Florida education news: Teacher of the Year, job changes, IB diplomas and more
WINNER: Florida's best educators gathered Thursday night to recognize the 2018 Teacher of the Year. Tammy Jerkins, a high school math teacher from Lake County, received the top honor and a $25,000 check, among other prizes. Read the Orlando Sentinel and the Daily Commercial's coverage on Jerkins here and here.
NEW JOB: Ray Bonti, a veteran Pasco county school and district administrator, announced this week he will lead the Hillsborough Association of School Administrators, an advocacy group for the county's school and district level leaders.
DIPLOMAS: St. Petersburg High became home to the first graduating class with International Baccalaureate diplomas in the state 30 years ago, but the IB class of 2017 just broke a school record: 97 percent received their IB diplomas, the highest pass rate in Pinellas.
LICENSE LOST: A Miami-Dade School Board member lost his license to teach in Florida on Thursday after legal controversies in New Jersey followed him to Florida, the Miami Herald reports.
BRIGHT FUTURES: The Florida Department of Education has cleared away confusion surrounding Bright Futures for the fall semester by sending scholarship instructions to financial aid directors. About 40,000 students will see a scholarship payout of $6,000 a semester, double the top scholarship from 2016, the Tallahassee Democrat reports.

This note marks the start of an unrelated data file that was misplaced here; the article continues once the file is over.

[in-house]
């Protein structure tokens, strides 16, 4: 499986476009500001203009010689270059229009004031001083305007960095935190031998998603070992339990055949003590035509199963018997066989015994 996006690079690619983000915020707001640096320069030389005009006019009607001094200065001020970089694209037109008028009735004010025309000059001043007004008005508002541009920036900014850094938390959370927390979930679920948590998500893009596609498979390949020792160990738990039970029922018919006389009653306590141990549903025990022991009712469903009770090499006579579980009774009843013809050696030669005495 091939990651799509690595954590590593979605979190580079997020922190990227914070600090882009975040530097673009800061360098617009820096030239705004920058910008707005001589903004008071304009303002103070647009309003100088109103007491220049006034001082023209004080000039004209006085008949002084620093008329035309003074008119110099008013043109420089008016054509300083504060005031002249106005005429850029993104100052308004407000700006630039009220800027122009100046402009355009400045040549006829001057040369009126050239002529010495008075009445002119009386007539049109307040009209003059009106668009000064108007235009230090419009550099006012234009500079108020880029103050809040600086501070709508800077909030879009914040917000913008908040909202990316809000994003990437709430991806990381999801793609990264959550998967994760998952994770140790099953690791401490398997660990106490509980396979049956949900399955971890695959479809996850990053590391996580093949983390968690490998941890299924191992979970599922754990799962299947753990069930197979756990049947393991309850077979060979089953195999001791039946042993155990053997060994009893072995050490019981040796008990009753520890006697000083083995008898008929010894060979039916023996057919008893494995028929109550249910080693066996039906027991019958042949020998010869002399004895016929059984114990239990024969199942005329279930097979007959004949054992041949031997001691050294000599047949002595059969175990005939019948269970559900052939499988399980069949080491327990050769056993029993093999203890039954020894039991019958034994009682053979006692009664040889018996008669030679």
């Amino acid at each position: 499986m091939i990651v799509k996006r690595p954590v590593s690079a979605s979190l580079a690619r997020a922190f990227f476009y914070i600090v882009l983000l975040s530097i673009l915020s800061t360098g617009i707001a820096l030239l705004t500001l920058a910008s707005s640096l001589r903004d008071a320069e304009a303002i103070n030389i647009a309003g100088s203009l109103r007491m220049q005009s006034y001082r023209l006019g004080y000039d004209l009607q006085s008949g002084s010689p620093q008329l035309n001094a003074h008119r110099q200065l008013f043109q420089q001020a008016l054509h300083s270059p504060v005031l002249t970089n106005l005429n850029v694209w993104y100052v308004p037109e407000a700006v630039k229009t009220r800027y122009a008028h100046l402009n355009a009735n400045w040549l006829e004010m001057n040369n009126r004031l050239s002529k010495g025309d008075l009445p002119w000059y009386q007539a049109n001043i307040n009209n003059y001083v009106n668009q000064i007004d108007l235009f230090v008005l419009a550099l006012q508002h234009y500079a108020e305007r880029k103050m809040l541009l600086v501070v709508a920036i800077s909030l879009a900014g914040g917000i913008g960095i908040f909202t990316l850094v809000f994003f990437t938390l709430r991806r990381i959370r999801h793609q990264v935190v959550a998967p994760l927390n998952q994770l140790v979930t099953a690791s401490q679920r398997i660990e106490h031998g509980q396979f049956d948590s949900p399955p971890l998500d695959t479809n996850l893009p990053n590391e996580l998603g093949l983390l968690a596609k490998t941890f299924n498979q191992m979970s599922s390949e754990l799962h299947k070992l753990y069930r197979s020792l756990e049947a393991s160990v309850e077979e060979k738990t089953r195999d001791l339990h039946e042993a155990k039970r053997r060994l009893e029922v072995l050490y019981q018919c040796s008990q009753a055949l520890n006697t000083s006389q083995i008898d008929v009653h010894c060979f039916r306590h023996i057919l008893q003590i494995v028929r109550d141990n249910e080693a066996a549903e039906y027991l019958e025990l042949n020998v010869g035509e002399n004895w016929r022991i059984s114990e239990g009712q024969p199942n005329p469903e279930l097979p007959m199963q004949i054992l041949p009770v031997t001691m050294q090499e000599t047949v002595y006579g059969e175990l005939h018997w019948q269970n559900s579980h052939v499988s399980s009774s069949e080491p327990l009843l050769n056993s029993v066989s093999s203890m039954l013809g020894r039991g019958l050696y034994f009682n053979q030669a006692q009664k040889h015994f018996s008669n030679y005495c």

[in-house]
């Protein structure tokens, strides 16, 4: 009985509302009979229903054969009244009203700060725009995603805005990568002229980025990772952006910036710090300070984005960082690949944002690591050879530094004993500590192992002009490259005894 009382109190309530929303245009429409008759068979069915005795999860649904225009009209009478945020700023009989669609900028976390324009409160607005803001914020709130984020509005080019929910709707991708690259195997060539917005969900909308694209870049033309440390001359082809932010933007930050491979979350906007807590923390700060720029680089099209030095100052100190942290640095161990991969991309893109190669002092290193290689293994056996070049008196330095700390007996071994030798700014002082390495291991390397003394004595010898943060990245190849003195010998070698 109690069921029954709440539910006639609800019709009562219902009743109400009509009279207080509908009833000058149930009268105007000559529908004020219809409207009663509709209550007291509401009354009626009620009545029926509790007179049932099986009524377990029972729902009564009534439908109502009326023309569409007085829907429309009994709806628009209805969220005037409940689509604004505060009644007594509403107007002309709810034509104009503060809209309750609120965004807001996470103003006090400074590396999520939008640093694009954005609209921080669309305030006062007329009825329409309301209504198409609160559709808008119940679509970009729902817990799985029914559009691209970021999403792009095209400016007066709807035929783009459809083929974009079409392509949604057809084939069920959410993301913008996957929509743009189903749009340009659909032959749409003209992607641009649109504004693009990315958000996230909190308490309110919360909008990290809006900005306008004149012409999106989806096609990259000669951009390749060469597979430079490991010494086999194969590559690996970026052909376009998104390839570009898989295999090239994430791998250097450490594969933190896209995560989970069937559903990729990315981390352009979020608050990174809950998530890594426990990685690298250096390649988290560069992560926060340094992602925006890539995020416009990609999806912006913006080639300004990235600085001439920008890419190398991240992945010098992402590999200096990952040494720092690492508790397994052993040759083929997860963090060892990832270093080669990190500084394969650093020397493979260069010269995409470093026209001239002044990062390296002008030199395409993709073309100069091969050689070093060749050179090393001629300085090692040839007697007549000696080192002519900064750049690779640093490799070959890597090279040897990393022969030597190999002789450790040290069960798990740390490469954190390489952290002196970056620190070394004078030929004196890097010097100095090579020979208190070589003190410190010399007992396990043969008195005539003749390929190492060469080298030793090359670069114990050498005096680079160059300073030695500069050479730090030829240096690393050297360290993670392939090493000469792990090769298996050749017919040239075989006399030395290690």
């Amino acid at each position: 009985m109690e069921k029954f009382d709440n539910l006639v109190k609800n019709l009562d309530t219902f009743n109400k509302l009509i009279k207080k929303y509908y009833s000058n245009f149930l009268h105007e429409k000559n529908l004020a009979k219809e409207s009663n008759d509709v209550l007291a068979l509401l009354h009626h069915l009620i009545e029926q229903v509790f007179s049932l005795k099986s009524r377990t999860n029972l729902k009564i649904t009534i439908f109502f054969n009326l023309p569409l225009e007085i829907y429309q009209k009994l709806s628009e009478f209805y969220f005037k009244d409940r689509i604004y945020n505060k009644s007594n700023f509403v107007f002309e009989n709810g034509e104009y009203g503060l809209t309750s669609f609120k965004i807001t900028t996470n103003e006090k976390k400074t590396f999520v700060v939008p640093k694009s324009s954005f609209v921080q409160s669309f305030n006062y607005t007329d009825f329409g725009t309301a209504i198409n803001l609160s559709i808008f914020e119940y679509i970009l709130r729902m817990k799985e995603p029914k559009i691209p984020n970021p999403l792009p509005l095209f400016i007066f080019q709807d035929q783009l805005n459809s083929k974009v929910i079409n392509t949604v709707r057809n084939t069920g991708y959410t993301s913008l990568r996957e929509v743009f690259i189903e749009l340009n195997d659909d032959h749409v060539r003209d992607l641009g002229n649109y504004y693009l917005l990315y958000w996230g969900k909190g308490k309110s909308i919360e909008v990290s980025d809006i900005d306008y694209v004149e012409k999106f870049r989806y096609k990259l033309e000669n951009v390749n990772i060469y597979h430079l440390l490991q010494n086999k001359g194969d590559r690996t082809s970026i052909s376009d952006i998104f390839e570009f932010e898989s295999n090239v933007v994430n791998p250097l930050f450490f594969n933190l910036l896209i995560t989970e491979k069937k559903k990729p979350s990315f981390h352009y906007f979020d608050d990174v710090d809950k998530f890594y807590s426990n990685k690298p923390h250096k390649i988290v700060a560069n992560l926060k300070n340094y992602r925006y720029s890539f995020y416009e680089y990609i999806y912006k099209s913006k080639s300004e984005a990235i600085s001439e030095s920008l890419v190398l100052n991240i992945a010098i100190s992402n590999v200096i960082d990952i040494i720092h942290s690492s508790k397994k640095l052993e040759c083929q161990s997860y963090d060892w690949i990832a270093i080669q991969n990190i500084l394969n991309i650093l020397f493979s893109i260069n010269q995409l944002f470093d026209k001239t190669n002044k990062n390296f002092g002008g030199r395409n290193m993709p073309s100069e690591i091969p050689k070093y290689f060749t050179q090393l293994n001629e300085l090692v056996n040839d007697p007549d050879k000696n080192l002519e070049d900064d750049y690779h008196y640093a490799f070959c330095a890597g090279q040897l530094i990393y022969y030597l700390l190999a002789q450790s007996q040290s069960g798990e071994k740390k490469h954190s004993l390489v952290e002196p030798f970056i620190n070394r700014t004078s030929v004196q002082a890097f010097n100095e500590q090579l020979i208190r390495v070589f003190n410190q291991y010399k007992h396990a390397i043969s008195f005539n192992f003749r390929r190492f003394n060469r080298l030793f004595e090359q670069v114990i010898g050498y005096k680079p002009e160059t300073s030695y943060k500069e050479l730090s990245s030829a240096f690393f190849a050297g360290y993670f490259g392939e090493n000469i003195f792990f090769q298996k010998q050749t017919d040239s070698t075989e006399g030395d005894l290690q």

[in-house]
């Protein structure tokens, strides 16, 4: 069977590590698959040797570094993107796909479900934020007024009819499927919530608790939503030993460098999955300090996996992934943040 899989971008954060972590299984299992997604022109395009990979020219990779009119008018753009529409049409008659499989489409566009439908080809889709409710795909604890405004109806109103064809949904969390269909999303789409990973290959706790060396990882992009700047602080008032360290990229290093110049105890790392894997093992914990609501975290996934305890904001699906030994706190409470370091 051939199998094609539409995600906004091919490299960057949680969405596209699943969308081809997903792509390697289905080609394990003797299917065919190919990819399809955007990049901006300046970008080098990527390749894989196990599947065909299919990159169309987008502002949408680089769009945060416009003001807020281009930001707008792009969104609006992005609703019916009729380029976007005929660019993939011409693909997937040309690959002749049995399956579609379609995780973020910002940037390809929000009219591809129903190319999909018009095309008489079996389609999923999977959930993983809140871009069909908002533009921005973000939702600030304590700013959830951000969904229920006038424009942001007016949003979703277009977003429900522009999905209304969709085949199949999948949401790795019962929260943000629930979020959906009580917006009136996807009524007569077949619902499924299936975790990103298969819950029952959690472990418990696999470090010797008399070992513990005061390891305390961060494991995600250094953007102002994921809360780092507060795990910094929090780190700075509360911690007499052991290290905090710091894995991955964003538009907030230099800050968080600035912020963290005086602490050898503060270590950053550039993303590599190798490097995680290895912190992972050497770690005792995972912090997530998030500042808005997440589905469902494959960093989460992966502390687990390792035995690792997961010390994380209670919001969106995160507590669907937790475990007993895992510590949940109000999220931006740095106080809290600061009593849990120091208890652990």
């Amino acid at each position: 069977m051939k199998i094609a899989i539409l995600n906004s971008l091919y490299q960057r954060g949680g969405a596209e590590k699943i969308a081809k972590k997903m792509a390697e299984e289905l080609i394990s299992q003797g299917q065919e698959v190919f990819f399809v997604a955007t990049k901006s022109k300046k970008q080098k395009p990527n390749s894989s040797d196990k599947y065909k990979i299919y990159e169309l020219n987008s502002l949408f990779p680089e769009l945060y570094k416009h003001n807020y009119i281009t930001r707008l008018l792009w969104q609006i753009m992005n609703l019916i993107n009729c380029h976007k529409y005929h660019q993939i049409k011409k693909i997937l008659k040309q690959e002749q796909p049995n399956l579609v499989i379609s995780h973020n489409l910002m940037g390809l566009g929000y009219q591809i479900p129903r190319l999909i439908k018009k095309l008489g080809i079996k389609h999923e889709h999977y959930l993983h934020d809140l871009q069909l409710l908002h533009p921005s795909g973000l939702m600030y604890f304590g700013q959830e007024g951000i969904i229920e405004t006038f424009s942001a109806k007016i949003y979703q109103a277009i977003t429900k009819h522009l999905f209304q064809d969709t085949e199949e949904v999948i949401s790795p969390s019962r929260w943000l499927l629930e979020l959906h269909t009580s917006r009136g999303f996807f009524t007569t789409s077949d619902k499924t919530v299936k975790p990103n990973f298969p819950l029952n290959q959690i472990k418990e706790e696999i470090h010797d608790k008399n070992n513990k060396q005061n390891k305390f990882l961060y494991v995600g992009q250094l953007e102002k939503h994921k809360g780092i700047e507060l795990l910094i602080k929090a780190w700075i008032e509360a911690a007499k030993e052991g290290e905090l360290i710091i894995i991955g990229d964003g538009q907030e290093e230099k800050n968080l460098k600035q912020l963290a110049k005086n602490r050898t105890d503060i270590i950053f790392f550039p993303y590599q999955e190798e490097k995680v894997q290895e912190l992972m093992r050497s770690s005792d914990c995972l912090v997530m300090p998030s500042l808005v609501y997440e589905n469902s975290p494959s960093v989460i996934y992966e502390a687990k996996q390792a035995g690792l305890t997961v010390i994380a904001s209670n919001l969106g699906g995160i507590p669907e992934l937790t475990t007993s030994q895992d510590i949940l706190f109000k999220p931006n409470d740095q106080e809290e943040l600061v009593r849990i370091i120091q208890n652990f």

RULING: The Palm Beach County School Board overstepped its authority by imposing new rules on charter schools that require them to keep their distance from traditional public schools and prove that they are “innovative,” an administrative law judge has ruled, the Palm Beach Post reports.
GUILTY: A Brevard County middle school bookkeeper pled guilty to stealing more than $100,000 from a school over seven years. She was sentenced to seven years in prison, Florida Today reports.
PROMOTION: Mary Glass, the president of Manatee Education Foundation, has been elected to the Consortium of Florida Education Foundations (CFEF). The consortium raises more than $63 million annually, and has 63 member foundations and 1,100 volunteer board members in foundations across the state, the Bradenton Herald reports.